Double the TroubleDec 14, 2023
Preparing for Enhanced Coordination Between the NLRB and OSHA
While inter-agency coordination and “information-sharing” goes on to some extent at all levels of government all the time, the recent Memorandum of Understanding (MOU) between the National Labor Relations Board (NLRB) and the Occupational Health and Safety Administration (OSHA) is just the latest in a series of aggressively pro-labor actions by the federal government this year.
Last summer, OSHA issued a notice of proposed rulemaking that would redefine our understanding of “authorized employee representation” and enable third-party employee representatives — including union reps — to join OSHA inspections. If the rule goes into effect as proposed, OSHA’s compliance officers will soon have broad discretion in including a range of “outsiders” (non-employees) in an inspection. These individuals could consist of union representatives, bi-lingual language interpreters, experts on specialized equipment, and others — as long as they contribute positively to the inspection.
Then, in October, the NLRB changed the definition of “joint employer” under the NLRA. The new rule significantly broadens the standard for when two employers can be considered joint employers — and thus potentially liable for one another’s alleged unfair labor practices. The new rule also makes it easier for union organizers to include a “joint employer” in organizing activities and election petition (RM petition) initiatives.
The Current MOU
Under the new arrangement, the NLRB and OSHA have agreed to foster inter-agency cooperation through information sharing, referrals, training, and outreach. The MOU explicitly focuses on enforcing the anti-retaliation provisions of the National Labor Relations Act (NLRA) and the Occupational Safety and Health Act (OSH).
Information Sharing: OSHA and the NLRB will now share any information or data supporting enforcement mandates, regardless of whether the information or data was obtained through investigations or from “other sources.”
OSHA has promised to provide potential victims of unfair labor practices with NLRB’s contact information. Likewise, the NLRB has pledged to give workers with health or safety concerns OSHA’s contact information. Both agencies have promised to work together to facilitate referrals from state agencies that operate their own occupational health and safety programs.
Coordinated Investigations and Inspections: If either OSHA or the NRLB has evidence of overlapping statutory violations, both agencies promise to “coordinate investigations and inspections with the other “in appropriate cases and to the extent allowable under law.”
Guidance and Training: The MOU provides guidance for employees at both agencies in informing the workers they meet about their rights under the NLRA and various OSHA regulations.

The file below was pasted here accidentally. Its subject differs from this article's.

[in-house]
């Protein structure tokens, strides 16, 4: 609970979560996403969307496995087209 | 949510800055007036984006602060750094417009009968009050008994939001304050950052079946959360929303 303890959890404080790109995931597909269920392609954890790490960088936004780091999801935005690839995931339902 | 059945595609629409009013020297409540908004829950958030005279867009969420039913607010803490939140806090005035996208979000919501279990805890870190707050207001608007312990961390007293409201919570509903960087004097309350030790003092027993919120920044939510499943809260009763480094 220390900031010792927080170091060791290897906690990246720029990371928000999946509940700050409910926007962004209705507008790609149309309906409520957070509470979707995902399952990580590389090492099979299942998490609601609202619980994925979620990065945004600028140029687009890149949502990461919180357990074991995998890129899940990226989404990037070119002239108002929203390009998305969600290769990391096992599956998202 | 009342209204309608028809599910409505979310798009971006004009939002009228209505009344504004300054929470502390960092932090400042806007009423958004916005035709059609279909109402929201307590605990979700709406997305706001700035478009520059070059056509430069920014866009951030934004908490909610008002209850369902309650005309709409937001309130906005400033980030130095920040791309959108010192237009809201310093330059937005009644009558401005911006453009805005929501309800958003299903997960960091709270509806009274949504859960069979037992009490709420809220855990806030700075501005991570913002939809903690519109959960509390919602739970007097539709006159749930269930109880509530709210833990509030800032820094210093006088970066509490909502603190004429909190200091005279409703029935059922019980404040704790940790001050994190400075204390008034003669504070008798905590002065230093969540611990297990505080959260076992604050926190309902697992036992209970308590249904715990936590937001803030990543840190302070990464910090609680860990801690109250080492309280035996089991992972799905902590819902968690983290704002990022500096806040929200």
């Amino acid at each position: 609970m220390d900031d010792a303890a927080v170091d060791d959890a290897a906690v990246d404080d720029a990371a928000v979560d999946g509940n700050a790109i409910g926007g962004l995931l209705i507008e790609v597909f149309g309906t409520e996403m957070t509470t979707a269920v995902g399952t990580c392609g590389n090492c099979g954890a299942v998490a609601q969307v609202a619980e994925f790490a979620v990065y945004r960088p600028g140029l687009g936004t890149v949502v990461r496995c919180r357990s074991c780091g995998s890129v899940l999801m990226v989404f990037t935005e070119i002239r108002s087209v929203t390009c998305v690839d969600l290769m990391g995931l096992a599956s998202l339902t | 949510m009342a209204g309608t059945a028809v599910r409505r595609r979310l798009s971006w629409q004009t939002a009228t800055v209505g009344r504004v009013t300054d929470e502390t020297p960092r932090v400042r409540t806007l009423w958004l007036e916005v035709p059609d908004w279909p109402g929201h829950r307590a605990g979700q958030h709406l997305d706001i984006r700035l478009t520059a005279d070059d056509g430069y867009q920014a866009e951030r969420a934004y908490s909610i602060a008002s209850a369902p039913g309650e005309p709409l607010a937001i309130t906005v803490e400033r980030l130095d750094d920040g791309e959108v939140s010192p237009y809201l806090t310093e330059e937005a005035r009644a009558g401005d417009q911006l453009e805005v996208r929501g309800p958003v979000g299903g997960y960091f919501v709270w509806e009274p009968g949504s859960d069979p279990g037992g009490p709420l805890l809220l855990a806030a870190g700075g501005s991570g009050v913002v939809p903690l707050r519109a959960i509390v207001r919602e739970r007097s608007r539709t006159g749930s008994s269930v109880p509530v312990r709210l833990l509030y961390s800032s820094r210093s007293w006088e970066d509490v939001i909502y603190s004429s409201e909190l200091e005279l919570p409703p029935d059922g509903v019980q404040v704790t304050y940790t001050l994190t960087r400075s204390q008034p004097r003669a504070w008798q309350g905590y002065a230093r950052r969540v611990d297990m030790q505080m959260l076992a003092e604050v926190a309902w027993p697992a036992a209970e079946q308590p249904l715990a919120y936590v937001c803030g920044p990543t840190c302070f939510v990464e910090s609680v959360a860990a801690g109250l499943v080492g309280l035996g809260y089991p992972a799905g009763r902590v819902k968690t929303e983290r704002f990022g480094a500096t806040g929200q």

The NLRB is training OSHA personnel on what constitutes unfair labor practices and the procedures for investigating unfair labor practices. OSHA is training NLRB personnel about basic rules and standards — recordkeeping and reporting regulations, the general duty clause, whistleblower provisions, employee rights under section 11(c) of the OSH Act, and all the jurisdictional and procedural requirements related to those regulations and laws.
Public Outreach: OSHA and the NLRB plan to jointly engage in public outreach efforts, including posts about safety and employee rights on social media. The agencies also plan to develop joint policy statements, technical assistance documents, and guidance materials.
Most recently, the agencies jointly published a resource entitled “Building Safe & Healthy Workplaces by Promoting Worker Voices.” This document is designed as a one-page employee handout that provides a quick overview of a worker’s rights related to safety and health.
Employers Take Note
Enhanced inter-agency cooperation and coordinated investigation and enforcement efforts will inevitably expose more employers to more penalties and other enforcement actions. It promises to be a busy year for OSHA and employment law attorneys.
Ensure that your managers and other supervisors know how to prepare and manage an OSHA inspection — given the labor-friendly realities of the current administration. The MOU does not require OSHA or the NLRB to notify employers when they share employers’ information, so it’s wise to assume they are.
It’s always good business to train managers and supervisors on basic OSHA and NLRA worker protections to reinforce overall compliance. Well-trained employees can also help employers identify problems before they become big ones. Employers should review and strengthen their systems to manage and respond to employee safety concerns so they can address these concerns promptly.
Employers can realistically expect an uptick in enforcement activity — particularly related to employee allegations of unlawful retaliation. As always, if you have any questions about any aspect of your safety program — or have received a citation for any reason — don’t hesitate to contact Orr & Reno for assistance.
About the author: James F. Laboe